As water levels in Tunisia’s dams have fallen, the country itself has fallen below the water poverty line. Water levels in the country’s dams are at a record low in comparison with previous years, at 28.5% of reserve capacity, according to the Ministry of Agriculture and Financial Resources. This drop has had a direct impact on agricultural activities and contributed to soaring prices, while also causing interruptions in the supply of water used for irrigation and human consumption.
Water scarcity in Tunisia: the threat of food insecurity
Farmers have been ruined, lands abandoned. Agricultural zones that were still flourishing just five years ago have since dried up. Water scarcity caused by climate change and rising temperatures has a direct impact to bear on Tunisia’s food security—far more than the conflict in Ukraine. Report.
Water Scarcity Initiative of the UN Food and Agriculture Organization (FAO) – to help countries in the region fight hunger and poverty and improve agricultural sustainability
The article presents the situation in Kasserine, but in fact the water problem and challenges are common in most of the countries in the Near East and North Africa (NENA) region. Water scarcity is one of the most urgent issues and binding constraints for food security and agricultural development in these countries. Let us look at some striking numbers published by the Food and Agriculture Organization of the United Nations (FAO):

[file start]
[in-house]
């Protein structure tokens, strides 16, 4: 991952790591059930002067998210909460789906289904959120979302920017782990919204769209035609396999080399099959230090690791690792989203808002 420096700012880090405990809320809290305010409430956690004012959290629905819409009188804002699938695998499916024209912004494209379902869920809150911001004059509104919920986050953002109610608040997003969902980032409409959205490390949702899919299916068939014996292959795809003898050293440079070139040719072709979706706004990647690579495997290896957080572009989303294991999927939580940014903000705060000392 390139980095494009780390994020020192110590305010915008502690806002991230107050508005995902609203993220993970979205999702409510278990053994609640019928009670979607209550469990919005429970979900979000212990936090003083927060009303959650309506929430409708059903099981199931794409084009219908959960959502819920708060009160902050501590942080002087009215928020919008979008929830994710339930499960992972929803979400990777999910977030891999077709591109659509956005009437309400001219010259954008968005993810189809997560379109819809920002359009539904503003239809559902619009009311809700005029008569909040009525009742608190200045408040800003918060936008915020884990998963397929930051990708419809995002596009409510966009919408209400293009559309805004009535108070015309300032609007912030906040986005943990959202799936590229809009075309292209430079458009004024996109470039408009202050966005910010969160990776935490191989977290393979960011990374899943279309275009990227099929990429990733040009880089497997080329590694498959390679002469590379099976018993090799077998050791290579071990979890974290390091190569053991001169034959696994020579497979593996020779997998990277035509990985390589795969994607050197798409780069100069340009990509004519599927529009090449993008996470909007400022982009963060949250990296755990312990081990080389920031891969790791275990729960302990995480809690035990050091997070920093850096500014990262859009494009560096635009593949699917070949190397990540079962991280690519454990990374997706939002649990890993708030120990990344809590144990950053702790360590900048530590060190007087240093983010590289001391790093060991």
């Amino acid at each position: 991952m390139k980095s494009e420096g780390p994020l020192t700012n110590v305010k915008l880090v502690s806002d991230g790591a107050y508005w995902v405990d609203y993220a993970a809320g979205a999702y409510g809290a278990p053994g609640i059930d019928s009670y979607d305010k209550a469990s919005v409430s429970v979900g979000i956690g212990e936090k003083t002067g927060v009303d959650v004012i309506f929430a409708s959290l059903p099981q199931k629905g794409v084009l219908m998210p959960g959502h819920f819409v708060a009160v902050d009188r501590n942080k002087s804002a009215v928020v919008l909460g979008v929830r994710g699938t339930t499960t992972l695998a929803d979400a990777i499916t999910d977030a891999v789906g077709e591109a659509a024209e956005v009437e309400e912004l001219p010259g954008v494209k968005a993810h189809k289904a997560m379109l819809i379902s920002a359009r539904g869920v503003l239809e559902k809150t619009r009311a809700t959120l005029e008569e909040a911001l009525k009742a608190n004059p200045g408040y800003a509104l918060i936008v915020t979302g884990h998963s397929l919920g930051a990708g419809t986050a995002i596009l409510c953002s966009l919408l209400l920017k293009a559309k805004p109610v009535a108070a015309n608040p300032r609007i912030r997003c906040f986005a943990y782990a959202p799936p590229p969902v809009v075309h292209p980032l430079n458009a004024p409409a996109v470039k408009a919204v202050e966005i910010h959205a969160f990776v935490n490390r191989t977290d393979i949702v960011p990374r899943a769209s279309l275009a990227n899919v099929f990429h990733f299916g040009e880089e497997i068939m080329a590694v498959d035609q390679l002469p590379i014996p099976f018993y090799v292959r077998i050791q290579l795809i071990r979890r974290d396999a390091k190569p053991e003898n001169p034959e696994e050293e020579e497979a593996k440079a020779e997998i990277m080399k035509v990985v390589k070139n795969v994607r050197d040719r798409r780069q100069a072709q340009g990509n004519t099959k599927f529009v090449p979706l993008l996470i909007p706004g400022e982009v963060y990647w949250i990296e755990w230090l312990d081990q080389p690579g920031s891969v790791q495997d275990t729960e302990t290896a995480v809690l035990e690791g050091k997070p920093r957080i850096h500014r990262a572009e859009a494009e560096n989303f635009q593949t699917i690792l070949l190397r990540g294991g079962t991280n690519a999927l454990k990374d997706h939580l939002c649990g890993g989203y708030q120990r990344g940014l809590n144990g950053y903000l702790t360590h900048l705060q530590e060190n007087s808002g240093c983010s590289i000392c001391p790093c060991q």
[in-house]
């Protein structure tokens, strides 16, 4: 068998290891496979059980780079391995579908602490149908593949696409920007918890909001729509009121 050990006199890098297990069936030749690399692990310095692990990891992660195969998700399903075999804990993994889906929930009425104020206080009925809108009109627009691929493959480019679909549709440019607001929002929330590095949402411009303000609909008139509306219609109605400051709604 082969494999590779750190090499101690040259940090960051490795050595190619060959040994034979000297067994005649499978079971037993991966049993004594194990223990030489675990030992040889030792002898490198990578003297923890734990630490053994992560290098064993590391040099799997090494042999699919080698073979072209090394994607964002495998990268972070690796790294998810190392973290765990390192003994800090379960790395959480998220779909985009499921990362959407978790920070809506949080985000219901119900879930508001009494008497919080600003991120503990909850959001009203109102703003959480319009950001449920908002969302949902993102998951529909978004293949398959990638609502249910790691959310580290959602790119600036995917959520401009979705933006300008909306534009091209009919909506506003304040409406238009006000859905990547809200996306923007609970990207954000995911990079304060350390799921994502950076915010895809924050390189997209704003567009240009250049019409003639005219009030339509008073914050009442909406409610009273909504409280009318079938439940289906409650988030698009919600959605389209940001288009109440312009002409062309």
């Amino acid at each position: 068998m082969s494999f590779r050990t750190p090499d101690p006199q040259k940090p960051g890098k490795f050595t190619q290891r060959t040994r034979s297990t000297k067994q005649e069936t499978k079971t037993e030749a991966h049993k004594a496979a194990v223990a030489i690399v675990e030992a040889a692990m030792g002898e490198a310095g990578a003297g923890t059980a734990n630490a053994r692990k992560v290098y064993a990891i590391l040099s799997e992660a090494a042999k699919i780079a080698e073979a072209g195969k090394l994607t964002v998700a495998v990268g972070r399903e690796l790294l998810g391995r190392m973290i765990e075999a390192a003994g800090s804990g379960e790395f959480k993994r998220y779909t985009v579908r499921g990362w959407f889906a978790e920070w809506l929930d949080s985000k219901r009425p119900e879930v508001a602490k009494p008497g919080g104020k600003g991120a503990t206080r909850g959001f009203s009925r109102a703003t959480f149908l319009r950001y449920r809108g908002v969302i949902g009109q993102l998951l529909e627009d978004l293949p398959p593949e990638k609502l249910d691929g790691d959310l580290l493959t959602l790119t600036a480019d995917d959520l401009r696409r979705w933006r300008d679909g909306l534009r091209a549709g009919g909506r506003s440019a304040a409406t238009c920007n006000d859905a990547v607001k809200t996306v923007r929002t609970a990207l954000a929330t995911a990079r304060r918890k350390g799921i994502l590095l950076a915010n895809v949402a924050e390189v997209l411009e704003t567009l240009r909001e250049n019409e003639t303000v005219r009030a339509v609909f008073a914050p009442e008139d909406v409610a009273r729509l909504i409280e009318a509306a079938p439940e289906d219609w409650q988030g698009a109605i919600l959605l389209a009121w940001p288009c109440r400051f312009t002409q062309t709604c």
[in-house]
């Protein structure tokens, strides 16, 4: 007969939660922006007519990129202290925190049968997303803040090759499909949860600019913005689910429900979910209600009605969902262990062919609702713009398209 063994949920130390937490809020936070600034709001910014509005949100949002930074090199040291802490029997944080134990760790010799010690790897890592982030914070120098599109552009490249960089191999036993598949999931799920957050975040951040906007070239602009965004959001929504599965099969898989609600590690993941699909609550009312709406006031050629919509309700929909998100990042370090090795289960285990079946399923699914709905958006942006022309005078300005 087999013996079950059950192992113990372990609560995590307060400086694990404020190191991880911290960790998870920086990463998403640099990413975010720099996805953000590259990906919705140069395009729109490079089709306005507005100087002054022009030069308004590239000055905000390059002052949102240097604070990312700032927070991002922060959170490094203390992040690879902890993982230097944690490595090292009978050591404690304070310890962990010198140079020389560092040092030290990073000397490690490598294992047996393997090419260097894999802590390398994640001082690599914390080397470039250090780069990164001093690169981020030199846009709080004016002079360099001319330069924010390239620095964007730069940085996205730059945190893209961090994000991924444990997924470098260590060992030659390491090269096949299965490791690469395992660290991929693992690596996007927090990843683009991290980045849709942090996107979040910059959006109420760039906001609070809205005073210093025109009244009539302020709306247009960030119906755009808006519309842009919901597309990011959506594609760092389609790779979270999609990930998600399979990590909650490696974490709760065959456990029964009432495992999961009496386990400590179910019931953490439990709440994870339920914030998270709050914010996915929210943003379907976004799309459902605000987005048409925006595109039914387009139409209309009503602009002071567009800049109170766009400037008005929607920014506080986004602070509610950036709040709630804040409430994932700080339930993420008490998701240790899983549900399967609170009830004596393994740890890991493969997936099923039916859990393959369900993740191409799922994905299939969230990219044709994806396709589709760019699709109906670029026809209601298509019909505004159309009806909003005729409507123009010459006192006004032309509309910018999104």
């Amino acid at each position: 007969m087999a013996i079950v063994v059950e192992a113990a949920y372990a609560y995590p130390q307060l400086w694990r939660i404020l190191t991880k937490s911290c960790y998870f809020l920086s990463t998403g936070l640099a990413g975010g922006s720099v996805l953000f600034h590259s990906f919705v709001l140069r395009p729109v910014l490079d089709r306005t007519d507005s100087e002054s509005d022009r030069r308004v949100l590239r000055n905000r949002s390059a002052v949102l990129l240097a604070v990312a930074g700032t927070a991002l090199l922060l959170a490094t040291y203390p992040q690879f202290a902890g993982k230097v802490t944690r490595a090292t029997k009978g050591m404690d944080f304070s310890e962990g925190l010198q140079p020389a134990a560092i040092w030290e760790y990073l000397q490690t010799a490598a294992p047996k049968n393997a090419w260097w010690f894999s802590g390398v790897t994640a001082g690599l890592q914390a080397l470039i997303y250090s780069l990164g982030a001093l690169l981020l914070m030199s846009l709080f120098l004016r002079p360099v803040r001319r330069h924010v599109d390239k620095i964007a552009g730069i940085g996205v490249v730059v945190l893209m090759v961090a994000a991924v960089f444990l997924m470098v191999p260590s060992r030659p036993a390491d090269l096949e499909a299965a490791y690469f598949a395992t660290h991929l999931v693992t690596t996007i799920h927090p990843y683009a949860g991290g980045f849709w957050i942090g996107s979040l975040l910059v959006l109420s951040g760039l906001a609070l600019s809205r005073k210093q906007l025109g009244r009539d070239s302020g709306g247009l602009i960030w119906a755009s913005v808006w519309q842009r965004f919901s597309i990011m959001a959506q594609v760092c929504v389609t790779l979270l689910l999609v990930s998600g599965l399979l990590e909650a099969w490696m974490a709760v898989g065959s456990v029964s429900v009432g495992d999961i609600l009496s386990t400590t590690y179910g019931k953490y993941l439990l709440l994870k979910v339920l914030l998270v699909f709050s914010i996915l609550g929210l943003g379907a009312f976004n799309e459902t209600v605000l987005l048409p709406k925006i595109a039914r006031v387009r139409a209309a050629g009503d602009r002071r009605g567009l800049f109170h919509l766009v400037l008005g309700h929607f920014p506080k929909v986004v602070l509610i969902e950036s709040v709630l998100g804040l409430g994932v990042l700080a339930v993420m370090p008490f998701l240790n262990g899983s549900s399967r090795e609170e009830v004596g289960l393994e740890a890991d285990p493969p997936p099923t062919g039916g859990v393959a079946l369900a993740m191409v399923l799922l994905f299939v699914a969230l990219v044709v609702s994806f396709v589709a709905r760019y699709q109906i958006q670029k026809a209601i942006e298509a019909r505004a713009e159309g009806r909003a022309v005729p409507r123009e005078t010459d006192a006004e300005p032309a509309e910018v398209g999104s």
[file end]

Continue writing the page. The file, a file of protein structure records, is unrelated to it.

Investigation: In Kasserine, Water Woes Drain Locals
After Kairouan in the center of the country and Sejnane in the north, we set out for Kasserine, where the rate of access to potable water for the majority of delegations throughout the governorate is less than the national average, a fact which exacerbates the plight of vulnerable and poor segments of the population with limited access to potable water at best, and nothing more than contaminated drinking water at worst.
A Story of Water in Kairouan
A Google Web search on «l’eau + Kairouan» produces a disconcerting variety of reports on the magnificent Aghlabid basins, the conqueror Okba’s recovery of a lost golden cup («When picking the cup up, water sprang from the ground») and the stoppage of running water to the Haffouz delegation of Kairouan, so that one is left confusedly marveling at the graceful aesthetic and functional design of the region’s ancient water source and wondering how residents of such parched lands have survived the summer months without the potable running water to which they are accustomed.